Can the Governing Body of Hypocrites EVER Admit that they are Wrong?
The Watchtower August 1st 1978 Issue, Page 3:
Can You Admit When You Are Wrong?
"THE foolish and the dead alone never change their opinion." At least, so said writer J. R. Lowell.
Then, despite all the evidence of Jesus resurrection, they wanted to get rid of the apostles, who were witnesses to this mighty work of God.
Yes, rather than admit that they were wrong, the Jews wanted to remove all trace of the evidence.
Have you ever known a supervisor at work who makes a mistake and, when it is exposed, refuses to admit it or tries to blame someone else?
This is due to pride, a feeling that in his position he should not be caught in a mistake.
AWAKE! February 8th 1973 Issue, Page 3:
The Wisdom of Admitting a Mistake
Admitting a mistake reflects on things we may take pride in, such as our knowledge, our skill or our carefulness. We want to have a good appearance in the eyes of others. Seeking to "save face" is not limited to Orientals.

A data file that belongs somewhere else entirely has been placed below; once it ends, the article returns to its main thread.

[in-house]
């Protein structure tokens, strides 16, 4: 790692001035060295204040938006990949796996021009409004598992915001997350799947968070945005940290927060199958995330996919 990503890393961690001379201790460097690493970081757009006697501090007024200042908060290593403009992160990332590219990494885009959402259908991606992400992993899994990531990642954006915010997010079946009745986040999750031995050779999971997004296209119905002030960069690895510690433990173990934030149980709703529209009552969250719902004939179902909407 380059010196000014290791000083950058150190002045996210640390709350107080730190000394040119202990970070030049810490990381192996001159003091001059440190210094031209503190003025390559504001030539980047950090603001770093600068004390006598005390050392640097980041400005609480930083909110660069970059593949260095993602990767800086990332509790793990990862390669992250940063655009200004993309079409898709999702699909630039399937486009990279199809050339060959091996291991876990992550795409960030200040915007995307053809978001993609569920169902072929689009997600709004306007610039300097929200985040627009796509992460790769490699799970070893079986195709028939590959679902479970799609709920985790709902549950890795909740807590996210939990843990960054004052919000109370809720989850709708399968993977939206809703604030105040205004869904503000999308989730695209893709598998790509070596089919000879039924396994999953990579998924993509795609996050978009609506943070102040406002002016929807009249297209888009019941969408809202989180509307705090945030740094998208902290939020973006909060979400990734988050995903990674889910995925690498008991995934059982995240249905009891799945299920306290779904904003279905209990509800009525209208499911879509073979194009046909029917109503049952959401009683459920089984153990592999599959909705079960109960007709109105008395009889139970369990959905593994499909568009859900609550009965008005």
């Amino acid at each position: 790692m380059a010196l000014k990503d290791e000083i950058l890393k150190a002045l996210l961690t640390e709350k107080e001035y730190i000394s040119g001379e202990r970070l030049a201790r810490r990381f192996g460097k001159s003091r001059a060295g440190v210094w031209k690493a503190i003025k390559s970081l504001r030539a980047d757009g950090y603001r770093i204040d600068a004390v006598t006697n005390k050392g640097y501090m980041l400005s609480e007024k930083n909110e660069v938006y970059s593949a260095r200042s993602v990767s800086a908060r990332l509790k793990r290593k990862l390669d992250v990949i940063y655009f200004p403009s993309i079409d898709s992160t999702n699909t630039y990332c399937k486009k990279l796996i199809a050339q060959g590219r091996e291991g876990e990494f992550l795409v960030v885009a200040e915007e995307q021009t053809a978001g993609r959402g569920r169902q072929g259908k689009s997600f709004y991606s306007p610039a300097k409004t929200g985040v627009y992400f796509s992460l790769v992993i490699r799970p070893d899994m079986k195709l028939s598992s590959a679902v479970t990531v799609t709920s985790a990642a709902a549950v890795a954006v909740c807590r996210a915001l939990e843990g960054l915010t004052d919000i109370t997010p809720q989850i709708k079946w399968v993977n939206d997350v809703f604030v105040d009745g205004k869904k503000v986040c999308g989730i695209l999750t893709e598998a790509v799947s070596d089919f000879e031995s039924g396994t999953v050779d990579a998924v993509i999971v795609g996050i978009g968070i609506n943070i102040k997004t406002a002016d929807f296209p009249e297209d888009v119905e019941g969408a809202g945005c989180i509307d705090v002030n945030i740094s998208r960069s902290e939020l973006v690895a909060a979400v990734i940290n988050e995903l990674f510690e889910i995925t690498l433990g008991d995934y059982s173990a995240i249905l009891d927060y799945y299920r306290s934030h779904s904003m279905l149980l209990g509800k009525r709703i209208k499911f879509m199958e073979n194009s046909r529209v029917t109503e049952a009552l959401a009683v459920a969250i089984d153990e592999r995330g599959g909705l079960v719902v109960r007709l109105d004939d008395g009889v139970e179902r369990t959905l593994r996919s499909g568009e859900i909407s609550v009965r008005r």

Without doubt a very telling reason why it is difficult at times to admit making a mistake is the blame, censure or punishment that may come because of having made a mistake, as when one causes a serious accident.
Because of the shame that goes with making a mistake the tendency is to pin the blame on others, a thing our very first parents, Adam and Eve, tried to do.
Frankly, what really is gained by refusing to accept blame for what we have done? True, we may not get disciplined at the time, but "whatever a man is sowing, this he will also reap." (Gal. 6:7)